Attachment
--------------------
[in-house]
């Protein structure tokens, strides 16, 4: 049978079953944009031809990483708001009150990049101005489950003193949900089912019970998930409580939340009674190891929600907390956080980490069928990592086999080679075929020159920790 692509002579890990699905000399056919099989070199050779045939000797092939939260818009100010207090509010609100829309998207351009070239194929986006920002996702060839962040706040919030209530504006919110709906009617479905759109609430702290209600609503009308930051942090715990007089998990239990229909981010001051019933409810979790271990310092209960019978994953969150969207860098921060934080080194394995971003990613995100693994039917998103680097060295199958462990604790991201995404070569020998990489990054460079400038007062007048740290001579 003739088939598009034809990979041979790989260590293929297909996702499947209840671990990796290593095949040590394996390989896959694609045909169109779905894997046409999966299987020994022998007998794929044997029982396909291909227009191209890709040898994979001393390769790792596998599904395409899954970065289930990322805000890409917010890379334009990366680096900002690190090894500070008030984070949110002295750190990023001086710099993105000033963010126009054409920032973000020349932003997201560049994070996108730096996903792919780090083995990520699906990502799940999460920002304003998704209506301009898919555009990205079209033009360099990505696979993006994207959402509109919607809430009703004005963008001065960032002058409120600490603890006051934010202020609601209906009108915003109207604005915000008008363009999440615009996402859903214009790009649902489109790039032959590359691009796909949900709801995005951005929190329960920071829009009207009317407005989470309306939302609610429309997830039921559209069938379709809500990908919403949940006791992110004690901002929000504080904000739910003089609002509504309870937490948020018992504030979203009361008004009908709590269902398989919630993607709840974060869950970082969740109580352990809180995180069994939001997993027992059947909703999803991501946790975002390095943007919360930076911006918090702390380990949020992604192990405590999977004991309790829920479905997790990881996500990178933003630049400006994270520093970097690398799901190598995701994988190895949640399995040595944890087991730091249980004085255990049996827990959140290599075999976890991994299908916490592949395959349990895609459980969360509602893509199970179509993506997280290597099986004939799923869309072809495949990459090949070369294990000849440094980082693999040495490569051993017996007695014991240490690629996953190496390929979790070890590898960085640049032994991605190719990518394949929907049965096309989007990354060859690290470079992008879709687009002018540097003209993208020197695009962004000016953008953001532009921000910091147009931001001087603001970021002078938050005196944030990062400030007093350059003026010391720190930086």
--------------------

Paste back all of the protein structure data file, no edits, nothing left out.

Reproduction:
[in-house]
């Protein structure tokens, strides 16, 4: 049978079953944009031809990483708001009150990049101005489950003193949900089912019970998930409580939340009674190891929600907390956080980490069928990592086999080679075929020159920790 692509002579890990699905000399056919099989070199050779045939000797092939939260818009100010207090509010609100829309998207351009070239194929986006920002996702060839962040706040919030209530504006919110709906009617479905759109609430702290209600609503009308930051942090715990007089998990239990229909981010001051019933409810979790271990310092209960019978994953969150969207860098921060934080080194394995971003990613995100693994039917998103680097060295199958462990604790991201995404070569020998990489990054460079400038007062007048740290001579 003739088939598009034809990979041979790989260590293929297909996702499947209840671990990796290593095949040590394996390989896959694609045909169109779905894997046409999966299987020994022998007998794929044997029982396909291909227009191209890709040898994979001393390769790792596998599904395409899954970065289930990322805000890409917010890379334009990366680096900002690190090894500070008030984070949110002295750190990023001086710099993105000033963010126009054409920032973000020349932003997201560049994070996108730096996903792919780090083995990520699906990502799940999460920002304003998704209506301009898919555009990205079209033009360099990505696979993006994207959402509109919607809430009703004005963008001065960032002058409120600490603890006051934010202020609601209906009108915003109207604005915000008008363009999440615009996402859903214009790009649902489109790039032959590359691009796909949900709801995005951005929190329960920071829009009207009317407005989470309306939302609610429309997830039921559209069938379709809500990908919403949940006791992110004690901002929000504080904000739910003089609002509504309870937490948020018992504030979203009361008004009908709590269902398989919630993607709840974060869950970082969740109580352990809180995180069994939001997993027992059947909703999803991501946790975002390095943007919360930076911006918090702390380990949020992604192990405590999977004991309790829920479905997790990881996500990178933003630049400006994270520093970097690398799901190598995701994988190895949640399995040595944890087991730091249980004085255990049996827990959140290599075999976890991994299908916490592949395959349990895609459980969360509602893509199970179509993506997280290597099986004939799923869309072809495949990459090949070369294990000849440094980082693999040495490569051993017996007695014991240490690629996953190496390929979790070890590898960085640049032994991605190719990518394949929907049965096309989007990354060859690290470079992008879709687009002018540097003209993208020197695009962004000016953008953001532009921000910091147009931001001087603001970021002078938050005196944030990062400030007093350059003026010391720190930086």